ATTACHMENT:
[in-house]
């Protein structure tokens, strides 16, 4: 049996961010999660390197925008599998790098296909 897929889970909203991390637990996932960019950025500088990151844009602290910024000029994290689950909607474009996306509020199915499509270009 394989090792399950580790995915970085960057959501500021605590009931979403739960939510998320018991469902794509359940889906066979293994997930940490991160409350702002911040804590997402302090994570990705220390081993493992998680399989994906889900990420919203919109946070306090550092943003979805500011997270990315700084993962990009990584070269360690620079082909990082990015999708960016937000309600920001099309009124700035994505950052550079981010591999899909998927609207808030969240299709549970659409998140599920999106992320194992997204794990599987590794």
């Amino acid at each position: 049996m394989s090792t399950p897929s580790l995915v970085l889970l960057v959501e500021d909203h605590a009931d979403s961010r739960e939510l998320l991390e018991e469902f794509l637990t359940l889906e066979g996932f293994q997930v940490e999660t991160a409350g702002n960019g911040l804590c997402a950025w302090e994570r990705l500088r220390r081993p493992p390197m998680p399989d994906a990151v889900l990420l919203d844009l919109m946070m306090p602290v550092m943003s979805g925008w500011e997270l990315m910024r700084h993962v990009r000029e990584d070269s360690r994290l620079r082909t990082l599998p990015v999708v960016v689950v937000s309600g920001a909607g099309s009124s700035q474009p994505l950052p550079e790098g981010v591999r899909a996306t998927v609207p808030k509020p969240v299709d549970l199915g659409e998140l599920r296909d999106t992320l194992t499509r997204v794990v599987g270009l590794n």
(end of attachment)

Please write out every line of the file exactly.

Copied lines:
[in-house]
């Protein structure tokens, strides 16, 4: 049996961010999660390197925008599998790098296909 897929889970909203991390637990996932960019950025500088990151844009602290910024000029994290689950909607474009996306509020199915499509270009 394989090792399950580790995915970085960057959501500021605590009931979403739960939510998320018991469902794509359940889906066979293994997930940490991160409350702002911040804590997402302090994570990705220390081993493992998680399989994906889900990420919203919109946070306090550092943003979805500011997270990315700084993962990009990584070269360690620079082909990082990015999708960016937000309600920001099309009124700035994505950052550079981010591999899909998927609207808030969240299709549970659409998140599920999106992320194992997204794990599987590794």
């Amino acid at each position: 049996m394989s090792t399950p897929s580790l995915v970085l889970l960057v959501e500021d909203h605590a009931d979403s961010r739960e939510l998320l991390e018991e469902f794509l637990t359940l889906e066979g996932f293994q997930v940490e999660t991160a409350g702002n960019g911040l804590c997402a950025w302090e994570r990705l500088r220390r081993p493992p390197m998680p399989d994906a990151v889900l990420l919203d844009l919109m946070m306090p602290v550092m943003s979805g925008w500011e997270l990315m910024r700084h993962v990009r000029e990584d070269s360690r994290l620079r082909t990082l599998p990015v999708v960016v689950v937000s309600g920001a909607g099309s009124s700035q474009p994505l950052p550079e790098g981010v591999r899909a996306t998927v609207p808030k509020p969240v299709d549970l199915g659409e998140l599920r296909d999106t992320l194992t499509r997204v794990v599987g270009l590794n």